A physiologically-relevant hiPSC-CM contractility platform

The rapid development of hiPSC-CM technologies provides an unprecedented opportunity to develop human-relevant assay systems for cardiac safety assessment and drug efficacy screenings. Current approaches for the detection of functional cardiotoxicity are highly focused on drug-induced abnormalities in electrophysiology. However, cardiovascular abnormalities can also arise through changes in cardiomyocyte contractility, the most important and best understood function of cardiomyocytes in vivo.

A number of drug classes are associated with changes in contractility (e.g. changes in left ventricular ejection fraction), leading to altered clinical use, label warnings, and drug withdrawal from the market. (Pointon et al, 2015). The ability to quantify contractility in hiPSC-CMs would provide a powerful tool to study drug-induced changes in healthy as well as in diseased hiPSC-CMs (e.g. hypertrophic hiPSC-CMs). However, a physiologically relevant hiPSC-CM contractility platform is not yet established.

The CRACK IT InPulse Challenge funds collaborations between industry, academics and SMEs to solve scientific Challenges, delivering 3Rs and commercial benefits. Currently, the assessment of drug-candidates on cardiac contractility relies exclusively on the use of animals prior to clinical trials. Development of a physiologically relevant and robust cardiac contractility in vitro platform will reduce the reliance on these animal studies and provide a model whereby mechanisms of drug action can be investigated.

To enable assessment of adverse drug-effects on cardiomyocyte contractility the CRACK IT InPulse Challenge aims to generate a physiologically-relevant contractility platform with hiPSC-CMs that are phenotypically ‘mature’ and possess a robust contractile apparatus. To tackle this challenge, Ncardia collaborates with an international consortium of academic groups and SMEs with high expertise in physiology, pharmacology, hiPSC technology and bioengineering. The pharmaceutical company GlaxoSmithKline (GSK) provides expertise into what is needed from the platform in the drug development setting. In this manner, the consortium enables exchange of skills in cell engineering, hardware/software design, readouts and analysis as well as in-kind contributions of compounds and data from the sponsor which enhances the validation of the assay systems.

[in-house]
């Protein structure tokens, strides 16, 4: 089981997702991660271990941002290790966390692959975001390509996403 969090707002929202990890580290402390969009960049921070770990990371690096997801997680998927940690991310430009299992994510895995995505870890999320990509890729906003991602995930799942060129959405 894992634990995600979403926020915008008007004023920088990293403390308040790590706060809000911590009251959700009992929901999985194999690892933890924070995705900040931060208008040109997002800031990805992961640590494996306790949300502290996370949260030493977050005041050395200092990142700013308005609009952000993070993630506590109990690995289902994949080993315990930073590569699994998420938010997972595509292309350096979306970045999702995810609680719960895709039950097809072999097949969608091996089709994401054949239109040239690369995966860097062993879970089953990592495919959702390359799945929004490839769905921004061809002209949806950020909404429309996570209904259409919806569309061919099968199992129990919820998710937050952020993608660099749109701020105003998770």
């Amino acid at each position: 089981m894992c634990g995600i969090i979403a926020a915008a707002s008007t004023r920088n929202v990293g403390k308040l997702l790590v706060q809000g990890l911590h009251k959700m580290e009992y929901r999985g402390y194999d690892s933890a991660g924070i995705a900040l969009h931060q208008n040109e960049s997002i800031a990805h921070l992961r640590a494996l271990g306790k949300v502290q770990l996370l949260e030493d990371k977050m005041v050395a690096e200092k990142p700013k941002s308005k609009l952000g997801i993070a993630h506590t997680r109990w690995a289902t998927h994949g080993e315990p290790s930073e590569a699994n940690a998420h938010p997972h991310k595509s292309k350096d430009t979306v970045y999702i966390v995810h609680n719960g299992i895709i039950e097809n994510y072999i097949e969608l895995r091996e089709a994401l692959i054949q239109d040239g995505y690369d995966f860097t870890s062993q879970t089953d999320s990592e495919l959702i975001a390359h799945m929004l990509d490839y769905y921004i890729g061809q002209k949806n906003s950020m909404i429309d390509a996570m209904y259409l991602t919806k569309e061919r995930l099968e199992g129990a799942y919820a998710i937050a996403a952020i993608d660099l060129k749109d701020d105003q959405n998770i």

Phase II of the Challenge, which is almost finalized, includes a blinded multisite study where the contractile responses of Ncardia’s Pluricyte® Cardiomyocytes and non-commercial hiPSC-CMs to a set of positive and negative inotropic compounds are evaluated using innovative 2D/3D engineered assay systems developed by the CRACK IT partners (Table 1). These assay systems can measure real contraction force or simultaneously calcium, contraction and voltage of hiPSC-CMs in a physiologically relevant environment.

Upon finalization of the project, we will have developed cutting-edge technologies and solutions for the assessment of drug-effects on cardiomyocyte contractility. Some preliminary results of the contractility platforms in combination with Pluricyte® Cardiomyocytes are shown in Figure 1.

Table 1. 2D and 3D engineered assay systems used within the CRACK IT InPulse Challenge to assess compound effects on contractility

Assay system Output Test sites
CellOPTIQ® Platform (2D) Measurement of voltage, calcium, and contraction University of Nottingham, University of Glasgow/Clyde Biosciences
3D Engineered Heart Tissue (EHT) Contraction force UKE Hamburg / EHT Technologies
Triple Transient Measurement System (2D) Simultaneous optical measurement of voltage, calcium, and contraction Leiden University Medical Center


Positive and negative inotropic effects of compounds on Pluricyte cardiomyocytes

Figure 1. A) Negative inotropic effect of Nifedipine on Pluricyte® Cardiomyocyte’s electrical activity and contraction recorded using the CellOPTIQ® system Clyde Biosciences). Left: representative action potential traces for baseline (Black) and nifedipine treated (red) cells. Right: representative contractility traces (same color code as A). B) Positive inotropic effect of digoxin and isoprenaline on Pluricyte® Cardiomyocyte’s contraction force recorded using the EHT Model (EHT Technologies). C) Positive inotropic effect of digoxin on Pluricyte® Cardiomyocytes’ calcium handling and contraction analyzed by optical measurement using the Triple Transient Measurement System (LUMC).

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  1. Mannhardt I et al., Human Engineered Heart Tissue: Analysis of Contractile Force. Stem Cell Reports. 2016 Jul 12; 7(1): 29–42.
  2. Pointon A et al., Assessment of cardiomyocyte contraction in human-induced pluripotent stem cell-derived cardiomyocytes. Toxicol Sci. 2015 Apr;144(2):227-37.